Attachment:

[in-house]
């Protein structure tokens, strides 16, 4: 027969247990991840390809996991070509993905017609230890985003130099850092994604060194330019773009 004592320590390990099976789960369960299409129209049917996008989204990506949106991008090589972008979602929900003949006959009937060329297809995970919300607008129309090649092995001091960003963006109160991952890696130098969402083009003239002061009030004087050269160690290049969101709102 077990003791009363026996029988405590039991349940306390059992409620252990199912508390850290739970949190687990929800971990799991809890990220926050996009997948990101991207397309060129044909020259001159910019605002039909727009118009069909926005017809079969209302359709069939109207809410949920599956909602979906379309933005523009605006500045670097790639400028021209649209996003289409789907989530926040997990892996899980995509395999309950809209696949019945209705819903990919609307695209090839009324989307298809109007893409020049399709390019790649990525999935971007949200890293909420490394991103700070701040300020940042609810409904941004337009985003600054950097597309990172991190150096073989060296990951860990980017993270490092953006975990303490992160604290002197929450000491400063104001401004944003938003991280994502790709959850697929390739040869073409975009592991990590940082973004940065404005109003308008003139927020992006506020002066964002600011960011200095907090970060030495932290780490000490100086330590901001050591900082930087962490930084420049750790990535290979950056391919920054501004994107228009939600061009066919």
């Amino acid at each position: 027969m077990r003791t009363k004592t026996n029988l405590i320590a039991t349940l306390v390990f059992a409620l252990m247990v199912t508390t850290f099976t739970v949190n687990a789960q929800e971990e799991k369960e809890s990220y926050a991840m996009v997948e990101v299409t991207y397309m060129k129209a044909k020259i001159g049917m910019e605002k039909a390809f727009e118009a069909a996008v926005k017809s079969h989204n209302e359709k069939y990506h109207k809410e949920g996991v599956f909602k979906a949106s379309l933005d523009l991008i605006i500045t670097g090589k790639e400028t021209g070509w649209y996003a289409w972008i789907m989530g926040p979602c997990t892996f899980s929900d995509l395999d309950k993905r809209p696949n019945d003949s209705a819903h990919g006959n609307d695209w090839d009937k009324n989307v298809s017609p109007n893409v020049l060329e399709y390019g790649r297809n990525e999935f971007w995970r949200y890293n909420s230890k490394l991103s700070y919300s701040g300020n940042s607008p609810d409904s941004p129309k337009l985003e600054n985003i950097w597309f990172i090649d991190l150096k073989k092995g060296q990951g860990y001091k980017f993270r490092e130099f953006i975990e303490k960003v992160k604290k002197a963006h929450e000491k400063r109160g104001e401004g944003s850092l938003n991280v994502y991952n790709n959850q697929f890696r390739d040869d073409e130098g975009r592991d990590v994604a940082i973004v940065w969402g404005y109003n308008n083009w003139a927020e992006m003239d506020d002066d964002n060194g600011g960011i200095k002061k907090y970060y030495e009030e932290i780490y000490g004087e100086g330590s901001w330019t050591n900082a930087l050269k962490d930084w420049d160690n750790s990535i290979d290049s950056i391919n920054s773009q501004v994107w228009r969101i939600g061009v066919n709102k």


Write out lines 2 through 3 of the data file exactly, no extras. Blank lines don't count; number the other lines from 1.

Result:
């Protein structure tokens, strides 16, 4: 027969247990991840390809996991070509993905017609230890985003130099850092994604060194330019773009 004592320590390990099976789960369960299409129209049917996008989204990506949106991008090589972008979602929900003949006959009937060329297809995970919300607008129309090649092995001091960003963006109160991952890696130098969402083009003239002061009030004087050269160690290049969101709102 077990003791009363026996029988405590039991349940306390059992409620252990199912508390850290739970949190687990929800971990799991809890990220926050996009997948990101991207397309060129044909020259001159910019605002039909727009118009069909926005017809079969209302359709069939109207809410949920599956909602979906379309933005523009605006500045670097790639400028021209649209996003289409789907989530926040997990892996899980995509395999309950809209696949019945209705819903990919609307695209090839009324989307298809109007893409020049399709390019790649990525999935971007949200890293909420490394991103700070701040300020940042609810409904941004337009985003600054950097597309990172991190150096073989060296990951860990980017993270490092953006975990303490992160604290002197929450000491400063104001401004944003938003991280994502790709959850697929390739040869073409975009592991990590940082973004940065404005109003308008003139927020992006506020002066964002600011960011200095907090970060030495932290780490000490100086330590901001050591900082930087962490930084420049750790990535290979950056391919920054501004994107228009939600061009066919």
């Amino acid at each position: 027969m077990r003791t009363k004592t026996n029988l405590i320590a039991t349940l306390v390990f059992a409620l252990m247990v199912t508390t850290f099976t739970v949190n687990a789960q929800e971990e799991k369960e809890s990220y926050a991840m996009v997948e990101v299409t991207y397309m060129k129209a044909k020259i001159g049917m910019e605002k039909a390809f727009e118009a069909a996008v926005k017809s079969h989204n209302e359709k069939y990506h109207k809410e949920g996991v599956f909602k979906a949106s379309l933005d523009l991008i605006i500045t670097g090589k790639e400028t021209g070509w649209y996003a289409w972008i789907m989530g926040p979602c997990t892996f899980s929900d995509l395999d309950k993905r809209p696949n019945d003949s209705a819903h990919g006959n609307d695209w090839d009937k009324n989307v298809s017609p109007n893409v020049l060329e399709y390019g790649r297809n990525e999935f971007w995970r949200y890293n909420s230890k490394l991103s700070y919300s701040g300020n940042s607008p609810d409904s941004p129309k337009l985003e600054n985003i950097w597309f990172i090649d991190l150096k073989k092995g060296q990951g860990y001091k980017f993270r490092e130099f953006i975990e303490k960003v992160k604290k002197a963006h929450e000491k400063r109160g104001e401004g944003s850092l938003n991280v994502y991952n790709n959850q697929f890696r390739d040869d073409e130098g975009r592991d990590v994604a940082i973004v940065w969402g404005y109003n308008n083009w003139a927020e992006m003239d506020d002066d964002n060194g600011g960011i200095k002061k907090y970060y030495e009030e932290i780490y000490g004087e100086g330590s901001w330019t050591n900082a930087l050269k962490d930084w420049d160690n750790s990535i290979d290049s950056i391919n920054s773009q501004v994107w228009r969101i939600g061009v066919n709102k």